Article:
As a poet and novelist, I’ve grown rather inured to my own
peculiarities but have long openly accepted my penchant for secret
places, mostly thickets, that I depend on almost daily for solace.
I can think of specific thickets in Michigan, including the Upper
Peninsula, but also in Arizona and New Mexico, a single place in
New York City, one in Paris, and another near a friend’s house down
in western Burgundy.
The original, the ur-thicket, was near the porch of our
childhood home in a dense collection of shrubs. I often retreated
there for hours with my dog after I was blinded in one eye by a
playmate. Soon after this ‘accident’ (intentional) I also lost the
dog because she was overly defensive, but I kept the thicket for
The prerequisite of a first-rate thicket is that I can see out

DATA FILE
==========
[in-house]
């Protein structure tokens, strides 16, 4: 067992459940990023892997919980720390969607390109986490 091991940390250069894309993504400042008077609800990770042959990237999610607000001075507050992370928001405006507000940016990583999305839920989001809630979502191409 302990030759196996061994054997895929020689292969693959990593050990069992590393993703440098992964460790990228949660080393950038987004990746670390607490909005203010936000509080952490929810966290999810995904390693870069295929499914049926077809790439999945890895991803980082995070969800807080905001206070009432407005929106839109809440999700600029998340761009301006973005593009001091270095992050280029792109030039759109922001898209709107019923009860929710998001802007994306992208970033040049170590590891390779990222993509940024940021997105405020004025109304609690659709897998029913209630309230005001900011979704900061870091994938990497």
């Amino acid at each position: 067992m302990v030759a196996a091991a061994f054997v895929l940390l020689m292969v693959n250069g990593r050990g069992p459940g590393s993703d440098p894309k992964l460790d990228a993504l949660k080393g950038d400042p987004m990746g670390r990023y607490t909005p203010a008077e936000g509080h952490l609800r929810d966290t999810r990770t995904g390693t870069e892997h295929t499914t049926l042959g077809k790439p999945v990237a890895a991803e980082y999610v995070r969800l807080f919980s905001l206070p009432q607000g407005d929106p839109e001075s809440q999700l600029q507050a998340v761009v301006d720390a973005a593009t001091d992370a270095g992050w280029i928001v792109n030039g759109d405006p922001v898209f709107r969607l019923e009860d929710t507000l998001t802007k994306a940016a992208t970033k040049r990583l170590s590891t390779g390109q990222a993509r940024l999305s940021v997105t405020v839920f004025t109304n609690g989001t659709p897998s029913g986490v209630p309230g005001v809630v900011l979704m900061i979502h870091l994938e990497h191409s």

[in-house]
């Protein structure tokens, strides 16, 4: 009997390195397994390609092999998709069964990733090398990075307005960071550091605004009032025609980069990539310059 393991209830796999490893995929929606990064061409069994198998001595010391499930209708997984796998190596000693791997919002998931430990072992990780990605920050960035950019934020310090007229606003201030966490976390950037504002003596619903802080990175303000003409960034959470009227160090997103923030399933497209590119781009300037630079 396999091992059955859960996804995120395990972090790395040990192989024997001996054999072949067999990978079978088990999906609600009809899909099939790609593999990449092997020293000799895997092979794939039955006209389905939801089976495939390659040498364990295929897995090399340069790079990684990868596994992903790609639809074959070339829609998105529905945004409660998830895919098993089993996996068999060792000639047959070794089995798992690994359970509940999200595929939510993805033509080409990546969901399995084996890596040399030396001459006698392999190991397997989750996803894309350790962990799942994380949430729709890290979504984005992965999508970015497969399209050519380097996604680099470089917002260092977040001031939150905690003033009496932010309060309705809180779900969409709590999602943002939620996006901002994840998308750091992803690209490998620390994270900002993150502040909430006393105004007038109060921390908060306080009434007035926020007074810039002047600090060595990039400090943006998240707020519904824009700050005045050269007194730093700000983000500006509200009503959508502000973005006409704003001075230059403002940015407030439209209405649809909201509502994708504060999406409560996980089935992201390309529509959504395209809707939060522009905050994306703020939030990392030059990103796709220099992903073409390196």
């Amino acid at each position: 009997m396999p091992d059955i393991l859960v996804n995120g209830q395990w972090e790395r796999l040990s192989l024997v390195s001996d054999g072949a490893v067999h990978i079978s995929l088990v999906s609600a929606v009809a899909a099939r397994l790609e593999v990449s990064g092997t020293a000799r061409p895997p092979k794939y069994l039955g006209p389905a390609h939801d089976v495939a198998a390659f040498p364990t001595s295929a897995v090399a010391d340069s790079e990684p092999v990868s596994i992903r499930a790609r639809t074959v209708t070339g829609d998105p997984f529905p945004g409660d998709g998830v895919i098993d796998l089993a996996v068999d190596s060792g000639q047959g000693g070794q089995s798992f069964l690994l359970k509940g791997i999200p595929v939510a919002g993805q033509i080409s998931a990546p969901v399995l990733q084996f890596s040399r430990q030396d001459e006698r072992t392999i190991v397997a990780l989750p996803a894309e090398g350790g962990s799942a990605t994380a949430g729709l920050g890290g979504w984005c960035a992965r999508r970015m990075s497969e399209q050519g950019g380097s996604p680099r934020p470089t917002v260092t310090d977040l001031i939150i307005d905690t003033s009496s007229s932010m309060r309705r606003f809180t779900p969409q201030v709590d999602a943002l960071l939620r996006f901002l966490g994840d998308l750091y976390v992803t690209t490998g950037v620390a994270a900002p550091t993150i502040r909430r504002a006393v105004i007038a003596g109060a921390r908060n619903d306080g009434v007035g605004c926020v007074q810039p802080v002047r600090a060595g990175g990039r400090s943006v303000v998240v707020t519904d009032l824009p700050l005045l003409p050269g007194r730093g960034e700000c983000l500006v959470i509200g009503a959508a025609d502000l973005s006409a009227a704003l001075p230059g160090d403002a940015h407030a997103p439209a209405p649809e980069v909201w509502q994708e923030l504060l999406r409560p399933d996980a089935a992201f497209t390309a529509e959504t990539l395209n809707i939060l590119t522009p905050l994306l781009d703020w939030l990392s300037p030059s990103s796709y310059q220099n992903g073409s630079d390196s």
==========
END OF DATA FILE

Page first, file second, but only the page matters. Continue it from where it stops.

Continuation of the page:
but it is unlikely that I’ll be noticed by others. It is helpful to
have a dog with me, even if it is a friend’s dog, which is the case
in Burgundy. Birds often visit. Once in a prized thicket in Arizona
during a violent rain squall I shared my thicket with dozens of
rare vermilion flycatchers. They treated me as an equal.
I don’t care for the idea of bullfighting but there is a Spanish
word, querencia, that refers to the place in the ring where
a particular bull feels the strongest, most at home, most able to
deal with his impending doom. I’m sure that my thickets offer me
peace in a life that is permanently inconsolable but reasonably
vital and productive. Thickets quickly draw off the poison. After a
few minutes of sitting, you hear your own tentative heartbeat. What
people clumsily call the ‘inner child’ gracefully rises to the
surface without much coaxing. Your normally watchful dog takes a
snooze and occasionally you doze off yourself within these few
yards of earth where you feel no dislocation and are totally at
From Michigan Quarterly Review (Summer
2000). Subscriptions: $18/yr. (4 issues) from University of
Michigan, Room 3032, Rackham Bldg., 915 E. Washington St., Ann
Arbor, MI 48109.